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Marlen Haushofer: Die Wand (The Wall)
The unnamed narrator of this novel has been invited by Hugo Rüttlinger and his wife Luise, the narrator’s cousin, to stay at their hunting lodge. Hugo is rich, having made his money by manufacturing a special kind of saucepan. Though not the slightest bit interested in hunting, he has nevertheless built this lodge, so his friends, business associates and his wife can go out hunting while he dozes in the lodge. As it is the era when there was fear of a nuclear attack, he has stocked the lodge with all sorts of non-perishable provisions and equipment in the case of just such an eventuality. The narrator, who is a widow with two grown-up daughters, is happy to stay with them. She does not go hunting, either, but is happy to sit with Hugo. She has made an arrangement with them, whereby she will arrive early at the lodge, collecting the dog, Lynx, from the huntsman and they will join her in the evening. She prepares a meal and waits for them. They do not arrive. Eventually, she goes to bed. When she gets up the next morning, they still have not arrived. She assumes that they must have stayed in the village, though this is quite unusual. The lodge was at the end of a gorge, so she sets out with Lynx. Lynx is ahead of her and lets out a cry of pain and seems to be bleeding. She can see nothing wrong but proceeds cautiously. Suddenly, she bumps her head on something. She can see nothing but there is something there.
After investigation, it is clear that there is something like an invisible wall, stretching for what seems an infinite distance, blocking her way to the village and, indeed, to anywhere else where there might be people. She can see the village in the distance. She can also see the neighbouring farms, including a farmer standing up by a fence but not moving, and a woman sitting on a fence, also immobile. Some cows also seem to be lying in the field, not moving. It soon becomes apparent that all of these are dead. She waits, knowing that someone is bound to appear, to rescue her, but no-one comes. The book tells the story, taken from her notebooks, of how she copes with this situation. She does not write her name in the notebook because no-one uses her name any more.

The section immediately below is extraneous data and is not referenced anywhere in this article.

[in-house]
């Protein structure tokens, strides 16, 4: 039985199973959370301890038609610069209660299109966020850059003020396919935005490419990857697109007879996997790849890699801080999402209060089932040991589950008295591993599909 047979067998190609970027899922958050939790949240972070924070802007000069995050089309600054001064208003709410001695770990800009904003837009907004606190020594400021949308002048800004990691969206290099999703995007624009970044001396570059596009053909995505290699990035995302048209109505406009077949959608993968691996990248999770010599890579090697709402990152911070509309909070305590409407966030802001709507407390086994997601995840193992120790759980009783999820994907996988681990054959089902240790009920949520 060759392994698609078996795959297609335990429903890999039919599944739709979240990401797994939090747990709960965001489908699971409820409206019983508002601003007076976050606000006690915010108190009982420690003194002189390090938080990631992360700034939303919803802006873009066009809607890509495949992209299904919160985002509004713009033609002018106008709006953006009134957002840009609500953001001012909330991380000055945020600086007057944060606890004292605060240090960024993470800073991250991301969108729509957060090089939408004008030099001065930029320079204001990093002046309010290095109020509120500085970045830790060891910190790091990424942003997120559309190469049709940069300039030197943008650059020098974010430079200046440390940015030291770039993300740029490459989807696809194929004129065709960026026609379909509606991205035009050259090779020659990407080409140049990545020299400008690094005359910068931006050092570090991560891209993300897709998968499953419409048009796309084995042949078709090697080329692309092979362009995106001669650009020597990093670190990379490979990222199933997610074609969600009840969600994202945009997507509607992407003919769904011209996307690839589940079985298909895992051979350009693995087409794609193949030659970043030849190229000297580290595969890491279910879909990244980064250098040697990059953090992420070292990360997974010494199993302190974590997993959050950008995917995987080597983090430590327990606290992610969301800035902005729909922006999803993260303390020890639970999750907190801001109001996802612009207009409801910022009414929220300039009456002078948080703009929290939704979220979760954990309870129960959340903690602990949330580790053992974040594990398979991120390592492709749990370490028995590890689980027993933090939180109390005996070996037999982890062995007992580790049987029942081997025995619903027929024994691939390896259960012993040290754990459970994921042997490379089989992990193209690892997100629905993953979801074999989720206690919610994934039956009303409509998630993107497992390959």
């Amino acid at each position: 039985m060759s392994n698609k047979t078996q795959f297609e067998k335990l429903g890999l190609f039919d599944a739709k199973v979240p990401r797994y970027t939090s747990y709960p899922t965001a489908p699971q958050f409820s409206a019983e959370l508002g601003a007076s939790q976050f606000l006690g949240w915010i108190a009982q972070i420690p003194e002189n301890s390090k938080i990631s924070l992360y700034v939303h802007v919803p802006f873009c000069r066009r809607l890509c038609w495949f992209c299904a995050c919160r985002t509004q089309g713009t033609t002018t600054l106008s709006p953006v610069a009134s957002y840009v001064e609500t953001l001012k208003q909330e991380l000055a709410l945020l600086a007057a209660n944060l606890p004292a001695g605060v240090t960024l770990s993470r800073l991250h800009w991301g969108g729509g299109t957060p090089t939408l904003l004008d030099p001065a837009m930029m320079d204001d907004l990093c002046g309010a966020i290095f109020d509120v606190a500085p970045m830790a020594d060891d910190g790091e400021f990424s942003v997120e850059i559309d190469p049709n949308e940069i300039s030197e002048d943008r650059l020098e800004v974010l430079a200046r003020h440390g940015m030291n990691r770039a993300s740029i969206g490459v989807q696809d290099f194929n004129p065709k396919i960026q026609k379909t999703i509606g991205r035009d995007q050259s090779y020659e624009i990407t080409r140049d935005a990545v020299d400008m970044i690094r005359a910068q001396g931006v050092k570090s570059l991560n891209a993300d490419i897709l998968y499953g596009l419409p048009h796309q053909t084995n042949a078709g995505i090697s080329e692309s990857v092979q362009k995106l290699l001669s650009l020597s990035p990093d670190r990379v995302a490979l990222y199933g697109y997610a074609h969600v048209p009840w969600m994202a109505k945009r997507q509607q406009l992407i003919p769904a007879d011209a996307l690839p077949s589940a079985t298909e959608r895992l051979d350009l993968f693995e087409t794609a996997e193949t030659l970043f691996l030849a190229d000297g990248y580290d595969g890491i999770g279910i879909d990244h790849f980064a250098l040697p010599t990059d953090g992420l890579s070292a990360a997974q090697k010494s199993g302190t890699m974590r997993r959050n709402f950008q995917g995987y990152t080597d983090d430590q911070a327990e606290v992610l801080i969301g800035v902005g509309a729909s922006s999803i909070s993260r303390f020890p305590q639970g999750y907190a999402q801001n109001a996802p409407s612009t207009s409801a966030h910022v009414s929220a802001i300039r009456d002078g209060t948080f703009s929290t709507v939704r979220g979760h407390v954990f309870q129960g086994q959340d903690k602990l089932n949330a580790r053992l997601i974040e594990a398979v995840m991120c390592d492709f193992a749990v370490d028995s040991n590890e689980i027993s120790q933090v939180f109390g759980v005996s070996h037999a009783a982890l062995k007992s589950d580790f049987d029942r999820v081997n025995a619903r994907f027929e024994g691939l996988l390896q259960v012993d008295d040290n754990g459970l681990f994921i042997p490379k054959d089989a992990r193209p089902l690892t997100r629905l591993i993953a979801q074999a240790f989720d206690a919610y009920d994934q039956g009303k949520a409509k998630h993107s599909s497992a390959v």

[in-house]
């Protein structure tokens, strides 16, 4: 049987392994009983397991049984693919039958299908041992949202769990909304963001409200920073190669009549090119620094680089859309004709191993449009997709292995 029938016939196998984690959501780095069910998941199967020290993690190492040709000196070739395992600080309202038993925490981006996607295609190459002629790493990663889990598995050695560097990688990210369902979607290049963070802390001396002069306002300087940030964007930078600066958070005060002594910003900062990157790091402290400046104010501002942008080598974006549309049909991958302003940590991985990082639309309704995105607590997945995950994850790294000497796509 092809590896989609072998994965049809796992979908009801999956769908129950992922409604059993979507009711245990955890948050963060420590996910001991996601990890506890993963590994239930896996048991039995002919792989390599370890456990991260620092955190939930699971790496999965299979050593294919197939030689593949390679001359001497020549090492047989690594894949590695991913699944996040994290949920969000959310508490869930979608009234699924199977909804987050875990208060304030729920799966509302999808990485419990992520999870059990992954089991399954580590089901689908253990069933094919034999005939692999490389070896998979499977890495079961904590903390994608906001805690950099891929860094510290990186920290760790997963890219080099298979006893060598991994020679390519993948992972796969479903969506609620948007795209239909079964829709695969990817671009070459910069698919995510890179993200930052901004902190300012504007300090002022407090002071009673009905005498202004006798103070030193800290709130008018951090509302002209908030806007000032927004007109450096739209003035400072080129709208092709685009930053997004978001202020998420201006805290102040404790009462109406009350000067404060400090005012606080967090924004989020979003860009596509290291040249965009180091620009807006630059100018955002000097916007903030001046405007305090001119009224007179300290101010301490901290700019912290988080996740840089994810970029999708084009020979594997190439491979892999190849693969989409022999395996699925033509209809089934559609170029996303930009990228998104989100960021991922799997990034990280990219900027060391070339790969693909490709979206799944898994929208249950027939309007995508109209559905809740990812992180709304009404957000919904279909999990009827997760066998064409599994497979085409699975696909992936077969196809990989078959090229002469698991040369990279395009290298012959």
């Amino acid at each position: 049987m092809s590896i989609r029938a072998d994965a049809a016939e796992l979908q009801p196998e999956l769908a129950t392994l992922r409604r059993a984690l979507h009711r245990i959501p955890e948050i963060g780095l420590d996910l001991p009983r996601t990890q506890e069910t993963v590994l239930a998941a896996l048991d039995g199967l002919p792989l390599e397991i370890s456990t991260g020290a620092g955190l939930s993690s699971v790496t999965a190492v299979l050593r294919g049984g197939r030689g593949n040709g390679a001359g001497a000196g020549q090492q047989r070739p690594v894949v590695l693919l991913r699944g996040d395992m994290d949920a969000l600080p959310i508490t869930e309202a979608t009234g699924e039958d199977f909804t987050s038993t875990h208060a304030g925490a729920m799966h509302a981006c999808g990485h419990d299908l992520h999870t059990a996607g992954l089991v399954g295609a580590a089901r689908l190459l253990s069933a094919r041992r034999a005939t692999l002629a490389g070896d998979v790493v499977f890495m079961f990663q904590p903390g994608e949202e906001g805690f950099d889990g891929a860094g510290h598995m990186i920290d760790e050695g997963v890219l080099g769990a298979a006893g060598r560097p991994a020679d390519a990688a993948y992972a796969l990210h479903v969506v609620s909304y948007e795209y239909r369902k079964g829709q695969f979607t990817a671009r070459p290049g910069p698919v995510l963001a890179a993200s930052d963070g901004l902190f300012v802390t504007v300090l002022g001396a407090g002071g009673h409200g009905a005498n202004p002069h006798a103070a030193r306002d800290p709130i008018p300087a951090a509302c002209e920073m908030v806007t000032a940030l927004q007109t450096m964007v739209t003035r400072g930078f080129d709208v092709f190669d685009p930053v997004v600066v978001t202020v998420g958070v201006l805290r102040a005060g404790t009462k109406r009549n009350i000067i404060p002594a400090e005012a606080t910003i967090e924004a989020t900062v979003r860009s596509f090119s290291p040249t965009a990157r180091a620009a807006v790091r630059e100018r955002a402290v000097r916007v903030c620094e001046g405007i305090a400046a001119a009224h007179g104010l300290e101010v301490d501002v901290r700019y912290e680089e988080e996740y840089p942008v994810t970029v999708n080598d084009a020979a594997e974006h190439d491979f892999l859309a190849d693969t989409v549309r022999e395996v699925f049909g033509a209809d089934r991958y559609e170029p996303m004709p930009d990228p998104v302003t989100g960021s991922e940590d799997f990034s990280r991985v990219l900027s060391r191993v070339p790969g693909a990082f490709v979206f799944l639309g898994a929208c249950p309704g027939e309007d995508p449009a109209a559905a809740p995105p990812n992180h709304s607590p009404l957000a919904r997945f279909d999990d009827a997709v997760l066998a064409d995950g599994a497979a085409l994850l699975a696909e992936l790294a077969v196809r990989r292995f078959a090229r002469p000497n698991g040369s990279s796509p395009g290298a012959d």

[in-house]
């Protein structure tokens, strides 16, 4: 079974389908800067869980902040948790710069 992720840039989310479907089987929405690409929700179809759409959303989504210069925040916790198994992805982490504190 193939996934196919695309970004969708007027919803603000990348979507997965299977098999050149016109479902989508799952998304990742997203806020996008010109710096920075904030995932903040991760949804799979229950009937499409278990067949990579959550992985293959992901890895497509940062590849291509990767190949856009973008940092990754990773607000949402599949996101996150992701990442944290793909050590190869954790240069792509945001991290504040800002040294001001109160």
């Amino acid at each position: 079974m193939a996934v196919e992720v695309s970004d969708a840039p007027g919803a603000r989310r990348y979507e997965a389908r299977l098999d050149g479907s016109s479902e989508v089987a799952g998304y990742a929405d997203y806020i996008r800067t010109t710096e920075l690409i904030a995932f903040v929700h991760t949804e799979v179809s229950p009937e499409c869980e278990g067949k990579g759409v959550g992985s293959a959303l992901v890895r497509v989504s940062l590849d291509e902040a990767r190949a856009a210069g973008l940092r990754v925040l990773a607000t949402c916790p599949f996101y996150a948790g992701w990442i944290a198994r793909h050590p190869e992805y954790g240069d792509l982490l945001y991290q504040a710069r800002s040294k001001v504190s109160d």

Initially, she is naturally very concerned and wonders how far this wall stretches and who has been affected. She has a radio but nothing appears to be broadcasting. Who put this wall up? Was it some foreign superpower and, if so, would they soon be coming to claim their conquered territory? Has anyone survived? She tries following the wall but it seems to be infinite. She can clearly see beyond the wall, which is invisible, but there is absolutely no sign of life – no birds or animals, no people, not even any planes. She soon accepts that she will not be rescued, particularly when the spring season comes, a time when many tourists come, and no-one appears. She accepts that many people or even everyone else is dead but she cannot accept that her children have died. Eventually, she collects a small menagerie She already has Lynx to look after and to protect her. She finds a cow who clearly needs milking, which, with some difficulty, she does. She milks it regularly and even makes a byre for it. Eventually, it will produce a (male) calf. One day, a cat arrives from nowhere and, despite its initial hostility, it needs her and the cow’s milk, as much as she needs its companionship. It will later produce kittens.
Fortunately, with Hugo’s foresight she has plentiful supplies, but she will later grow her own beans and potatoes. She will also go both foraging and hunting deer (which are plentiful), something she does very reluctantly. She takes increasingly long walks into the woods on the mountain slopes behind the lodge and finds a few supplies in various woodman’s huts, as well as trout and deer, but no evidence of any living humans. There are birds and other small animals – the cat catches some of them. Indeed, with her small menagerie, she accepts that she is better off with animals than with humans.
Much of the book is about the practical steps she takes to survive but it is also concerned with her thoughts, including her memories of her past (though she gradually forgets her past life) as well as how she is coping and can cope with solitude, something very much helped by her animal companions. Indeed, it is because of her animals and her need to feed, milk and care for them, that she never ventures too far from the lodge. At times, she feels like giving up, particularly when things go wrong, such as the death of an animal or her own illness. She also occasionally suspects she sees some evidence of human activity but nothing ever materialises.
This could have been a very boring book but Haushofer tells her story very well, always leaving us wondering what happened and why and whether someone will turn up to help or to rescue her or with an explanation. But supplies, including the supply of paper to write her account, are running low.
First published in German 1963 by Mohn Verlag
First English translation 1990 by Quartet Books
Translated by Shaun Whiteside